Are you thinking that it’s not right to take away the sensuality that you feel makes pole dance what it is? What about all the thousands of pole dancers worldwide who ALREADY do fitness-based pole? Do you think they should pack up and leave?

Are you maybe against the idea of young women and children in pole dance? That’s already happening too, albeit a more fitness-based version. The tricks are not inherently sexy, it is the intention behind the movement that makes it so; and unless young women and children are being exploited, I can’t see any reason to deny them from an apparatus that can be completely gymnastic and non-sexual.

Are you maybe against the idea because you think it’s silly to put a style of dance in the Olympics? Maybe you think that it’s akin to putting ballroom dance or Irish stepdancing in the Olympics. But that’s not giving much credit to the pole pioneers who HAVE found a way– in just the last few years– to make their movements and tricks highly gymnastic. Some of the things that are being done nowadays are certainly in line with the tumbling passes you see on a mat, or on the balance beam…. And think of how much more difficult and ridiculous it could become if people started training from a young age on the apparatus of pole. How much higher could the ceilings be raised?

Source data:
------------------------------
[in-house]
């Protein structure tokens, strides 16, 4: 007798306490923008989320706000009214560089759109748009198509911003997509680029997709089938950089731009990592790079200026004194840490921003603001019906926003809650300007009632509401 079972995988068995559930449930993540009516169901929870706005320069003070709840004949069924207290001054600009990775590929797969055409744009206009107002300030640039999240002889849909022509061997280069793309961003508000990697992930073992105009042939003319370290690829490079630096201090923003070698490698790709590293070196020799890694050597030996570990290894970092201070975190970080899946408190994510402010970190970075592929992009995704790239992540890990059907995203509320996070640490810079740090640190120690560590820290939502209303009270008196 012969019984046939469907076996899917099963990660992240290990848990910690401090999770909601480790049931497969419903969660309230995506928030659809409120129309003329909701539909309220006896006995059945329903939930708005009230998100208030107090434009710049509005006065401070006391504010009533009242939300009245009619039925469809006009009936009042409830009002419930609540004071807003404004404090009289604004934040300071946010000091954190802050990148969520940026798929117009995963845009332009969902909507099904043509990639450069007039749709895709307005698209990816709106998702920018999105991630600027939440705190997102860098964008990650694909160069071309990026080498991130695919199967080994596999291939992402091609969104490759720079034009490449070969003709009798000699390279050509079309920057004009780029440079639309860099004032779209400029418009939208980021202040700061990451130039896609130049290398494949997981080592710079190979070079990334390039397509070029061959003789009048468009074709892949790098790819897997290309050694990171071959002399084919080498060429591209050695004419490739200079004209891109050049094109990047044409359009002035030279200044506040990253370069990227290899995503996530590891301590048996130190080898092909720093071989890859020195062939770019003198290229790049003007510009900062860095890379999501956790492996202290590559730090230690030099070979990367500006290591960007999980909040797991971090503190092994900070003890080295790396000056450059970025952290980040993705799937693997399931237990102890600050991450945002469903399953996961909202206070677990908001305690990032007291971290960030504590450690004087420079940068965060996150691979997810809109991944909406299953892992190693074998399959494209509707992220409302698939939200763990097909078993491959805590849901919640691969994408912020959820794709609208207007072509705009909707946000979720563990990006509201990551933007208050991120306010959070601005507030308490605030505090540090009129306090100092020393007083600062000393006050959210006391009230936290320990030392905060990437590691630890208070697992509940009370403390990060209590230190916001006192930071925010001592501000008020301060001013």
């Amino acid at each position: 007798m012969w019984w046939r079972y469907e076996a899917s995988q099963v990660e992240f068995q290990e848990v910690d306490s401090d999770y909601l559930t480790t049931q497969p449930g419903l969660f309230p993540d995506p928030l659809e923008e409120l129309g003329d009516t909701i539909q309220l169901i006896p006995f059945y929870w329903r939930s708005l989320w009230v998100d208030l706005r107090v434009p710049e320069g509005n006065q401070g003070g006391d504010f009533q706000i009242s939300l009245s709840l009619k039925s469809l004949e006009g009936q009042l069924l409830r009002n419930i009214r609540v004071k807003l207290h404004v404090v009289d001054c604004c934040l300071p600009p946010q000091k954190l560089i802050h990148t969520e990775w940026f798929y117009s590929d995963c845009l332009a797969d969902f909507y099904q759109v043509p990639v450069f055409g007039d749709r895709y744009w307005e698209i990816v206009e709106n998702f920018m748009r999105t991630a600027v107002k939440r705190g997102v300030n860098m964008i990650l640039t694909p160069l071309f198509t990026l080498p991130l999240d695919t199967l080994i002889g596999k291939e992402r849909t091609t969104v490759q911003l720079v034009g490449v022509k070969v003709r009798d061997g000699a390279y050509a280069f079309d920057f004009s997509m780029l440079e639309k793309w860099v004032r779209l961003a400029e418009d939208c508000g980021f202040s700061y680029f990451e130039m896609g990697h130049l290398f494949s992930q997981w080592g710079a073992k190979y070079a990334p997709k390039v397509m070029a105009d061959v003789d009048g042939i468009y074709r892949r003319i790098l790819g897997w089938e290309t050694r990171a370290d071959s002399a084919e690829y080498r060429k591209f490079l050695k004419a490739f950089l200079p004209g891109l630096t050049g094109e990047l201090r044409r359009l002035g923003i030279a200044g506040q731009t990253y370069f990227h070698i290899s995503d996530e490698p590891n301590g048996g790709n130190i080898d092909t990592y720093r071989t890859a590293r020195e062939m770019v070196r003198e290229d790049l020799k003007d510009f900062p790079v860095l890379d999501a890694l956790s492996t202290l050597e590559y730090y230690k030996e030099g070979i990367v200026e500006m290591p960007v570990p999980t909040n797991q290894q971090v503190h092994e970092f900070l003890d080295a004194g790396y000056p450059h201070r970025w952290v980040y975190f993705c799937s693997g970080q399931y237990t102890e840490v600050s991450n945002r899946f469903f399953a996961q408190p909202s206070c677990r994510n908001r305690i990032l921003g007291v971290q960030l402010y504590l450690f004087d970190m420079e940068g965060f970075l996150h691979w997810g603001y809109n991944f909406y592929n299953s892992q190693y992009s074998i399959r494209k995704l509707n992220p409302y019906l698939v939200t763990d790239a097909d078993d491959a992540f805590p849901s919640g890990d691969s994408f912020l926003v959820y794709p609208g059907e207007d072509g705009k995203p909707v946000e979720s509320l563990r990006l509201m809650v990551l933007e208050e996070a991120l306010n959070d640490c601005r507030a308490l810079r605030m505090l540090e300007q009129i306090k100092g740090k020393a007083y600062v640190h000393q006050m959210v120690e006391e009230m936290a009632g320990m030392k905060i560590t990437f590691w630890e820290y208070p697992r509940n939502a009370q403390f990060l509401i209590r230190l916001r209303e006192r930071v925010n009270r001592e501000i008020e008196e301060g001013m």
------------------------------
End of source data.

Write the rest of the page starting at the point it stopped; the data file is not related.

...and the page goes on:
Maybe you don’t want the taboo removed. Maybe the idea that pole dancing is sort of naughty is what attracted you in the first place, and you don’t want to see that changed. Maybe you feel like transforming pole dance into pole gymnastics makes it something you are less interested in, or want to be part of less. Maybe you enjoy thinking of yourself as sort of a frontrunner, ahead of the trend, and a participant in something that is edgy. Maybe you’ve found a part of your sexuality, identity, and self-confidence through pole that you didn’t know before, and you want other people to have the opportunity, and attraction, to find that same self-discovery in pole. But you know what? Empowerment is empowerment. It doesn’t come from how high your heels are, what tricks you can do, what tricks you can’t do, what studio you go to, what you look like in a sports bra, or whether or not you can do a split. EMPOWERMENT comes from self-confidence that comes from a healthy place within. What you need to do to find that, is up to you, and not for ANYONE else to decide. If it takes sneakers, sports bras, and bike shorts with gymnastic moves, then so be it. If it takes sequins, glitter, and platform shoes, so be it. But who are you to limit anyone else?